Citation

Micro Places as Origins and Destinations of Crime

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Abstract:

Empirical research findings, both quantitative and qualitative in nature, demonstrate that most crime is concentrated in a limited number of very small spatial entities: ‘pockets of crime’ that are often not larger than a block or street corner. A similar finding applies to the residences of the offenders: they tend to be concentrated in a relatively small number of street blocks. However, these two ‘micro-places’ are not always the same. For example, many of the places where crime happens are typically characterized by the presence of crime attracting businesses like liquor stores, fast food restaurants, and check-cashing outlets, but many of the places where the offenders live are not. To understand the relation between where offenders live and where they offend, we need to analyze their spatial behavior and target choices. Thus far, empirical research on criminal mobility and location choice has been applied to large units, such as census tracts or neighborhoods. The present study assesses whether various models of criminal movement (spatial interaction models at the aggregate level and random utility maximization models at the individual level) can be successfully applied at much lower spatial scales. For that purpose, data on crime trips, including detailed information on both the origins and the destinations —the offenders’ homes and the crime locations respectively— in the Greater The Hague area in the Netherlands are analyzed with spatial interaction models and spatial discrete choice models.
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Association:
Name: ASC Annual Meeting
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http://www.asc41.com


Citation:
URL: http://citation.allacademic.com/meta/p372188_index.html
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MLA Citation:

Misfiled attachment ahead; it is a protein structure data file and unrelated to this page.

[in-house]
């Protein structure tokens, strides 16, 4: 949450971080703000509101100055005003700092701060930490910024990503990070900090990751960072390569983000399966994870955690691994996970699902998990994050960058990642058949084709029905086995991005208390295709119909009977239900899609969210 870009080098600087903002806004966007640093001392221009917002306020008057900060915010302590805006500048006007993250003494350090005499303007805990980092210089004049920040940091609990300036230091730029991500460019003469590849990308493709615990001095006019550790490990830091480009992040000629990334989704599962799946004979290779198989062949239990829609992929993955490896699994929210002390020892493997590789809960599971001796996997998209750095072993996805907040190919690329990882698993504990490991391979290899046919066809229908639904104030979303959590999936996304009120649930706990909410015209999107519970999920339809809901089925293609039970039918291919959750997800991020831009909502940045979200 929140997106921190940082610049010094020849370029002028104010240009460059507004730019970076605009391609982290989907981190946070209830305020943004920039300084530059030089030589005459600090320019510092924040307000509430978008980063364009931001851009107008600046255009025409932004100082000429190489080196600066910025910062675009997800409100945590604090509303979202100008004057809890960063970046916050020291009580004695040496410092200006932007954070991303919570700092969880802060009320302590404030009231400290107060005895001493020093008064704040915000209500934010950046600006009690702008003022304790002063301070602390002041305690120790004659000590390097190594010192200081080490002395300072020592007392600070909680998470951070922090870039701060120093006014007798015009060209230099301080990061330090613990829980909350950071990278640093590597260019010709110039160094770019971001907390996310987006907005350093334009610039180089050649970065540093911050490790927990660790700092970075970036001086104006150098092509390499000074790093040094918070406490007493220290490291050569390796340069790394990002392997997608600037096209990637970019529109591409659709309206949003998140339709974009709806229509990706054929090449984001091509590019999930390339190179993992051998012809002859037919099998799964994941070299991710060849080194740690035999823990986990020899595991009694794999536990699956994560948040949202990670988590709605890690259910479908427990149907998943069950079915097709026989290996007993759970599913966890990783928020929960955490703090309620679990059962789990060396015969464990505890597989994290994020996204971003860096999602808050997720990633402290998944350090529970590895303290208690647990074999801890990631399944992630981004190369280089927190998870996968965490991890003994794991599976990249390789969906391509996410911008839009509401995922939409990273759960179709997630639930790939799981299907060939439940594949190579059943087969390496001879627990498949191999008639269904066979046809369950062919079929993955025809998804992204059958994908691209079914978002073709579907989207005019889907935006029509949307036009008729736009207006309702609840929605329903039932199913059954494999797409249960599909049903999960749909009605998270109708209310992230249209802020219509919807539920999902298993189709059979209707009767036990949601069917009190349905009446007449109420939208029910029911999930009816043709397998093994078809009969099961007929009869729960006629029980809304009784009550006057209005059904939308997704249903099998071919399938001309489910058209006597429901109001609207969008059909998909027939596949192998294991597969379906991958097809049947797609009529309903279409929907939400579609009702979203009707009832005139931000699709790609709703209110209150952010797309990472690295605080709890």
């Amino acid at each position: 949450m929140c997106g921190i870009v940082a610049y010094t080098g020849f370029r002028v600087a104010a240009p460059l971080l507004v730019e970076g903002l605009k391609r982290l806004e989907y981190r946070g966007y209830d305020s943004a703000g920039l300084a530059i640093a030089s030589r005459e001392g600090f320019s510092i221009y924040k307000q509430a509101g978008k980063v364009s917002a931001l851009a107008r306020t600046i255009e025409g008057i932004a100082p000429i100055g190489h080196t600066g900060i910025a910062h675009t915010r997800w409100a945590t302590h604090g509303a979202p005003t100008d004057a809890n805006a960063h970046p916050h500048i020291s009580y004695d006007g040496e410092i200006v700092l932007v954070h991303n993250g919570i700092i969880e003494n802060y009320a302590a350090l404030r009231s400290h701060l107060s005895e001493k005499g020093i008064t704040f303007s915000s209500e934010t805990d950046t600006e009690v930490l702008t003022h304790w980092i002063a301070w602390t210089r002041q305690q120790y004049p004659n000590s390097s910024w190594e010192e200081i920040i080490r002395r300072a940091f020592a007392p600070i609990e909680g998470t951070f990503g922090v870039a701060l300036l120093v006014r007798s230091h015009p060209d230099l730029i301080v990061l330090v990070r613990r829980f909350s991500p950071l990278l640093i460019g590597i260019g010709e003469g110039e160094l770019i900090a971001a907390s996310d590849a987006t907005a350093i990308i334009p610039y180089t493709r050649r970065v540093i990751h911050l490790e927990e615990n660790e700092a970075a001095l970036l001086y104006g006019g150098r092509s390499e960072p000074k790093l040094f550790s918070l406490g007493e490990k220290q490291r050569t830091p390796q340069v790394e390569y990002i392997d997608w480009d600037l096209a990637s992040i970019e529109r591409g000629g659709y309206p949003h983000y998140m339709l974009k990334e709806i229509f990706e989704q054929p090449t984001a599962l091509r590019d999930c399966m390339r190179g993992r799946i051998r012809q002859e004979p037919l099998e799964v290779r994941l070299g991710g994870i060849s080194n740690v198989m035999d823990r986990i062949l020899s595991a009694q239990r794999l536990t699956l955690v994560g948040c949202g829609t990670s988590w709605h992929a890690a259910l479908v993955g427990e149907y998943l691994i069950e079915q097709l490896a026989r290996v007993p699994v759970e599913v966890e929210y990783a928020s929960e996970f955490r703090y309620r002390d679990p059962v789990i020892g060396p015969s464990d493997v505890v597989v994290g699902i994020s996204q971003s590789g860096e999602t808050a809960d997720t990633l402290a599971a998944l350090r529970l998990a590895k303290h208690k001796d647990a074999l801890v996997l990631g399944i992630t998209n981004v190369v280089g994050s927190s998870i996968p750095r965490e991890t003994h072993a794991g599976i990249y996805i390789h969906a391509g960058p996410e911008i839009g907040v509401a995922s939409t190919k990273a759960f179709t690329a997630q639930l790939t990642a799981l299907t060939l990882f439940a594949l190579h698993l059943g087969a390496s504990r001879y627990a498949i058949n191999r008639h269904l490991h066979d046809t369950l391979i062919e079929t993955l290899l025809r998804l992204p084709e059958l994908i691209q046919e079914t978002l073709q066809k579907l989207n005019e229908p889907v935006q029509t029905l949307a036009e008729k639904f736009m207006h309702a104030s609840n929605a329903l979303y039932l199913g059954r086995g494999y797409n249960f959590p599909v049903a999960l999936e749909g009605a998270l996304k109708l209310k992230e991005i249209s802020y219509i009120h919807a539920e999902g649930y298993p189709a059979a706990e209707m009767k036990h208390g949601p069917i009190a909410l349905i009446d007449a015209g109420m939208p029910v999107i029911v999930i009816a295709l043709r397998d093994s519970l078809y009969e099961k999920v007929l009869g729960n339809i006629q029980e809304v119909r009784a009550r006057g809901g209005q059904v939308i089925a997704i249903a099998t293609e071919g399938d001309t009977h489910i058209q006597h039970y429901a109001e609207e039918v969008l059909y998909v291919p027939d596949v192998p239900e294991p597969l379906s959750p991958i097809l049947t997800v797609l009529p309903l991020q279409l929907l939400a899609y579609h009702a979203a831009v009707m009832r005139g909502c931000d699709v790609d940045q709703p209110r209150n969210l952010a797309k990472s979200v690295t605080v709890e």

Elffers, Henk., Bernasco, Wim. and Bruinsma, Gerben. "Micro Places as Origins and Destinations of Crime" Paper presented at the annual meeting of the ASC Annual Meeting, Philadelphia Marriott Downtown, Philadelphia, PA, <Not Available>. 2014-11-28 <http://citation.allacademic.com/meta/p372188_index.html>

APA Citation:

Elffers, H. , Bernasco, W. and Bruinsma, G. "Micro Places as Origins and Destinations of Crime" Paper presented at the annual meeting of the ASC Annual Meeting, Philadelphia Marriott Downtown, Philadelphia, PA <Not Available>. 2014-11-28 from http://citation.allacademic.com/meta/p372188_index.html

Publication Type: Conference Paper/Unpublished Manuscript
Abstract: Empirical research findings, both quantitative and qualitative in nature, demonstrate that most crime is concentrated in a limited number of very small spatial entities: ‘pockets of crime’ that are often not larger than a block or street corner. A similar finding applies to the residences of the offenders: they tend to be concentrated in a relatively small number of street blocks. However, these two ‘micro-places’ are not always the same. For example, many of the places where crime happens are typically characterized by the presence of crime attracting businesses like liquor stores, fast food restaurants, and check-cashing outlets, but many of the places where the offenders live are not. To understand the relation between where offenders live and where they offend, we need to analyze their spatial behavior and target choices. Thus far, empirical research on criminal mobility and location choice has been applied to large units, such as census tracts or neighborhoods. The present study assesses whether various models of criminal movement (spatial interaction models at the aggregate level and random utility maximization models at the individual level) can be successfully applied at much lower spatial scales. For that purpose, data on crime trips, including detailed information on both the origins and the destinations —the offenders’ homes and the crime locations respectively— in the Greater The Hague area in the Netherlands are analyzed with spatial interaction models and spatial discrete choice models.


Similar Titles:
A Test of Opportunity Theory at the Micro-Place as an Explanation for Spatial Displacement of Crime and Diffusion of Crime Control Benefits from Place-Based Crime Reduction Interventions

Housing Foreclosures and Crime Increase: The Relationship between Housing Foreclosures and Crime Concentration at Micro-Places

What Matters in Predicting Crime? Analyzing Risk Factors Related to Crime at Micro Places Over Time


 
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